Healthy succession talks enabled young NT farmer to pursue his own farming goals
When the *Jones family finally decided to contact Rural Business Support, their business was facing a range of challenges that had become so overwhelming they couldn’t see a clear way forward.
How would the business support three families into the future? Was the business viable long term? Their financing was in need of attention and the business was vulnerable to external political and climate influences.
Our NT business analyst met with the family at their property and looked over their historical financials, before helping them to develop a business strategy and project their financial outlook.
We helped them to identify options to build their financial resilience, including the restructuring of loans and initiating succession talks.
From here it was evident that generational and labour transition was happening already and, for it to be a smoother transition, a succession plan needed to be in place. This plan included:
- A plan for the care of elderly family members.
- Identifying business direction and developing a management plan.
- A family agreement and plan for the distribution of assets.
- Establishment of a deed of family arrangement between each generation and between the returning son/daughter and the off farm siblings.
Through getting those succession conversations started, the family’s eldest son *Steve was enthused to return to farming after being self-employed as an irrigation consultant for many years. He wanted a farming operation over a small area, so researched high value, irrigated crops, where he could control the marketing and have value adding opportunities.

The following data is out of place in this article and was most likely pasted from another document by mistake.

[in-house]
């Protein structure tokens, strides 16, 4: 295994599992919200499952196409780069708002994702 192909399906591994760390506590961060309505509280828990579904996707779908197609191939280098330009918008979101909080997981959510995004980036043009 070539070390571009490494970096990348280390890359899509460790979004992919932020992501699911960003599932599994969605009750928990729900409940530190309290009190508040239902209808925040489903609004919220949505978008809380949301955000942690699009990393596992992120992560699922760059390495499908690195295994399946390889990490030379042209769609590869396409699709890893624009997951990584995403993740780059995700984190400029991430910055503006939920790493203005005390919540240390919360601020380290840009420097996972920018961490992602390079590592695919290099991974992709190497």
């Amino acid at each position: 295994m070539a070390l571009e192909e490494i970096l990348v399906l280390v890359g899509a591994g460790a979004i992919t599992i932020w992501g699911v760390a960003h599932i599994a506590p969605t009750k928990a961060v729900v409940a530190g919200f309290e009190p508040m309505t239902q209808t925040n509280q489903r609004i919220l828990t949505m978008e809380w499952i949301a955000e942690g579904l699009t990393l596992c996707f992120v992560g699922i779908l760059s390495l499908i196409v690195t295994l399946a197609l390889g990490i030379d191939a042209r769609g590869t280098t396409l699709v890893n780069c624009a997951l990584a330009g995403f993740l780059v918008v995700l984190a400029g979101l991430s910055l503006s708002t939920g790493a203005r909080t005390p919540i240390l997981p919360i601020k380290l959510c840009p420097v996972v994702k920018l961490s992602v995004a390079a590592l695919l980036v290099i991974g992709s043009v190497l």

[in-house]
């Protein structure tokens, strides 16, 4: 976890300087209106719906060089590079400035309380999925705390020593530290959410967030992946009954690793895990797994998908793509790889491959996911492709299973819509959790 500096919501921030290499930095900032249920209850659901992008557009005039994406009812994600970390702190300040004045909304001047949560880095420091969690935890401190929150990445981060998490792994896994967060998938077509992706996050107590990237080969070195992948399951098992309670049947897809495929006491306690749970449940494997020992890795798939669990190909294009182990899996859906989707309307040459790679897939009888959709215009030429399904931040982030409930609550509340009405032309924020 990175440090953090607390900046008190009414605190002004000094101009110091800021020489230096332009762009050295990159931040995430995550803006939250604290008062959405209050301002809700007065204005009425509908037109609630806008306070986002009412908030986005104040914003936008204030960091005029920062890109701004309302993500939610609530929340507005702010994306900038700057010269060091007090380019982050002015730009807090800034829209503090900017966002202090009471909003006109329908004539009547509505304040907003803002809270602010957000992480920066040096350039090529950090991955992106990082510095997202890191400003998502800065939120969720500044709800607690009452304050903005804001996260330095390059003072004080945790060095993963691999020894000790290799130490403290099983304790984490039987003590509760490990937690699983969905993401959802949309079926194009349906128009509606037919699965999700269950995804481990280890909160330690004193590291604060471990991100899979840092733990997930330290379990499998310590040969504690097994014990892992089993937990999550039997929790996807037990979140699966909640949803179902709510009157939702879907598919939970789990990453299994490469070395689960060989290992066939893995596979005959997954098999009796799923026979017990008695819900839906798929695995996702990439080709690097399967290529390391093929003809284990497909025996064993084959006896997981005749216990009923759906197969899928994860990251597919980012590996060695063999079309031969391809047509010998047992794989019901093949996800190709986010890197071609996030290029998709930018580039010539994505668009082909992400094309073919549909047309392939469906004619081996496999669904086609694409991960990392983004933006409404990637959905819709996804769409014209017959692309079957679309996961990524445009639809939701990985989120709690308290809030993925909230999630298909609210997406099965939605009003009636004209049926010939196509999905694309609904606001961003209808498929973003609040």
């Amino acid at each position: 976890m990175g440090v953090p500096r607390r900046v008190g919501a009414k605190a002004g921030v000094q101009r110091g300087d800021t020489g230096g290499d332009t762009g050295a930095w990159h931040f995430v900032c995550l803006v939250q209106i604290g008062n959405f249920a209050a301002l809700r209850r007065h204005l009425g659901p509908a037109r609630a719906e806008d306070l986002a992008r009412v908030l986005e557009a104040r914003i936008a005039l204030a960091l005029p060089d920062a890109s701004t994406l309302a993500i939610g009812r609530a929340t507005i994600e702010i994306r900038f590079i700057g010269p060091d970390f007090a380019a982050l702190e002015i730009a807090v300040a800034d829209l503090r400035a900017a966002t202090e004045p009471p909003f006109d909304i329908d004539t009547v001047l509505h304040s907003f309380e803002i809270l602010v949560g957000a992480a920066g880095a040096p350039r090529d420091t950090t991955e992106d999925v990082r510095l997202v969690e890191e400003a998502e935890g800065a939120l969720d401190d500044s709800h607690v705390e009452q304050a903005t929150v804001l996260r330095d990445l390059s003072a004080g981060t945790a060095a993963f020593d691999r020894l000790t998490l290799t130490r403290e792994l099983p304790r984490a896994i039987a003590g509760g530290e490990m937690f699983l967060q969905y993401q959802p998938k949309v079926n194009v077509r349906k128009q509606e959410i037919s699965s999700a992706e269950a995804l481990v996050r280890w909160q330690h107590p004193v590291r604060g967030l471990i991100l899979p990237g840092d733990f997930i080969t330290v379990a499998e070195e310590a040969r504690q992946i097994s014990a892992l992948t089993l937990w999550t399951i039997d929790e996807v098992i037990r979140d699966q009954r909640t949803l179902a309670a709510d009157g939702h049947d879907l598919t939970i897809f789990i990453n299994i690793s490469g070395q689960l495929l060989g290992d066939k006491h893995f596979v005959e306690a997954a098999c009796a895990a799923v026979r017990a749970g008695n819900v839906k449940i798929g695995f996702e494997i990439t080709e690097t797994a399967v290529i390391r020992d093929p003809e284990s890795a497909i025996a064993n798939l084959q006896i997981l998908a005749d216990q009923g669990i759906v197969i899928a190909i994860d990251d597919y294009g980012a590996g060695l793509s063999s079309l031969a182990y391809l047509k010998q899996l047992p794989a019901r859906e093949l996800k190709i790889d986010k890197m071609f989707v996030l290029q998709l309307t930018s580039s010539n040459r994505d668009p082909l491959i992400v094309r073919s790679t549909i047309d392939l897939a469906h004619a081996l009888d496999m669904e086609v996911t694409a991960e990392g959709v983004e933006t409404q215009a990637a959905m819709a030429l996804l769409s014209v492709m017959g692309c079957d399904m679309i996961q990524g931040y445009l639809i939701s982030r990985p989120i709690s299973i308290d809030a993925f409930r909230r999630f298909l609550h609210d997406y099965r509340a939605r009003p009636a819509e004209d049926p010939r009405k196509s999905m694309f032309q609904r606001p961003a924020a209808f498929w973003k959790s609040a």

The family agreed for Steve to take over the smallest of the farm land titles at the value of the debt on that land. Steve worked with us to put his business idea to paper, culminating in a succinct financial, production and marketing report that was used to successfully seek bank finance and commence operations.
All was going well – until an ill-timed natural disaster wiped out Steve’s first harvest. The disaster prompted the government to release financial aid, but this did not include any compensation for lost income.
The fallout from the natural disaster meant Steve’s new venture quickly spiralled into a cashflow crisis situation and he contacted RBS again.
Our initial crisis management priorities involved helping Steve to access Farm Household Allowance (FHA) and successfully apply for short term hardship relief terms for his bank payments.
Steve re-gained confidence that his business could be sustained through to the next harvest, when it was expected the financial strain would ease.
However when the hardship relief period with his bank expired, Steve was not yet in a position to make any more monthly payments and his loan was placed into credit management.
Under this strain he became mentally and physically withdrawn and was simply unable to follow up with the bank due to his poor health.
Fortunately our business analyst routinely followed up with Steve and, as a result, he formally authorised us as his banking advocate while he focused on getting well again.
The bank responded positively to Steve having RBS in his corner.
After the provision of updated budgets and business plans, on farm visits and joint teleconferences, the bank regained confidence in Steve’s business and offered longer term financing and an increased overdraft.
Finally, Steve can move on from his cashflow crisis. While he has a larger long term debt, he can confidently focus on rebuilding his business knowing that although the natural disaster was out of his hands, his response to how he handles its impact is back within his control.
*Names have been changed to ensure client confidentiality.